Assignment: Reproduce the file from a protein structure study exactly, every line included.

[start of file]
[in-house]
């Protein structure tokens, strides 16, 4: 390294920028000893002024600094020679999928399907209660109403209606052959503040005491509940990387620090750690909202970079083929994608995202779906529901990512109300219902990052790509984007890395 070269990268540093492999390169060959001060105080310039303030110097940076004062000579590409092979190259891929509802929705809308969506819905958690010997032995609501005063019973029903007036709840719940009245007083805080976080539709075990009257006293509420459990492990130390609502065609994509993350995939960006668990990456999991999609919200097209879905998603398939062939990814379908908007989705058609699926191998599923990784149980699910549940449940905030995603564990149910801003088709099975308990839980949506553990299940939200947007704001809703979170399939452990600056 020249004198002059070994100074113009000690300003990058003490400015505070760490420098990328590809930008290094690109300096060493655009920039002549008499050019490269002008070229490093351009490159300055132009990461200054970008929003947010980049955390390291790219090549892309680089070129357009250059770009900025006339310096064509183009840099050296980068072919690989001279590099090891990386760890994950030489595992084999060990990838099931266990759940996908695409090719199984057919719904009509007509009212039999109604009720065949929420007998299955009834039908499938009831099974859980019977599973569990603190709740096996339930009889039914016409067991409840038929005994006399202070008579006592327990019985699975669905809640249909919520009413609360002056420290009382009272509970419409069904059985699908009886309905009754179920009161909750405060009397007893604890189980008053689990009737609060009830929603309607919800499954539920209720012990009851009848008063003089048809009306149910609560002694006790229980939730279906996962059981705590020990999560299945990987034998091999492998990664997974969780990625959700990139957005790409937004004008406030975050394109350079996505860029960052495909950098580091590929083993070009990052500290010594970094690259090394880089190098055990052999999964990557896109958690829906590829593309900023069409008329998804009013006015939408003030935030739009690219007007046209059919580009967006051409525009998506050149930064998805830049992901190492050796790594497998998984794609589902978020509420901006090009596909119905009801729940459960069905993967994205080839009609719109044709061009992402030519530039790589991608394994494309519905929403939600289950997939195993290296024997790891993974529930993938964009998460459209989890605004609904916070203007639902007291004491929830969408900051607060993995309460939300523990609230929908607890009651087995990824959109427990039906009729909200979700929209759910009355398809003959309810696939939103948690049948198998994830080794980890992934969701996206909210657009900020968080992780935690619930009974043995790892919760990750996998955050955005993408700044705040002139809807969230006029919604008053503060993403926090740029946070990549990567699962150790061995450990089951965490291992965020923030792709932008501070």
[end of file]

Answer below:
[in-house]
């Protein structure tokens, strides 16, 4: 390294920028000893002024600094020679999928399907209660109403209606052959503040005491509940990387620090750690909202970079083929994608995202779906529901990512109300219902990052790509984007890395 070269990268540093492999390169060959001060105080310039303030110097940076004062000579590409092979190259891929509802929705809308969506819905958690010997032995609501005063019973029903007036709840719940009245007083805080976080539709075990009257006293509420459990492990130390609502065609994509993350995939960006668990990456999991999609919200097209879905998603398939062939990814379908908007989705058609699926191998599923990784149980699910549940449940905030995603564990149910801003088709099975308990839980949506553990299940939200947007704001809703979170399939452990600056 020249004198002059070994100074113009000690300003990058003490400015505070760490420098990328590809930008290094690109300096060493655009920039002549008499050019490269002008070229490093351009490159300055132009990461200054970008929003947010980049955390390291790219090549892309680089070129357009250059770009900025006339310096064509183009840099050296980068072919690989001279590099090891990386760890994950030489595992084999060990990838099931266990759940996908695409090719199984057919719904009509007509009212039999109604009720065949929420007998299955009834039908499938009831099974859980019977599973569990603190709740096996339930009889039914016409067991409840038929005994006399202070008579006592327990019985699975669905809640249909919520009413609360002056420290009382009272509970419409069904059985699908009886309905009754179920009161909750405060009397007893604890189980008053689990009737609060009830929603309607919800499954539920209720012990009851009848008063003089048809009306149910609560002694006790229980939730279906996962059981705590020990999560299945990987034998091999492998990664997974969780990625959700990139957005790409937004004008406030975050394109350079996505860029960052495909950098580091590929083993070009990052500290010594970094690259090394880089190098055990052999999964990557896109958690829906590829593309900023069409008329998804009013006015939408003030935030739009690219007007046209059919580009967006051409525009998506050149930064998805830049992901190492050796790594497998998984794609589902978020509420901006090009596909119905009801729940459960069905993967994205080839009609719109044709061009992402030519530039790589991608394994494309519905929403939600289950997939195993290296024997790891993974529930993938964009998460459209989890605004609904916070203007639902007291004491929830969408900051607060993995309460939300523990609230929908607890009651087995990824959109427990039906009729909200979700929209759910009355398809003959309810696939939103948690049948198998994830080794980890992934969701996206909210657009900020968080992780935690619930009974043995790892919760990750996998955050955005993408700044705040002139809807969230006029919604008053503060993403926090740029946070990549990567699962150790061995450990089951965490291992965020923030792709932008501070």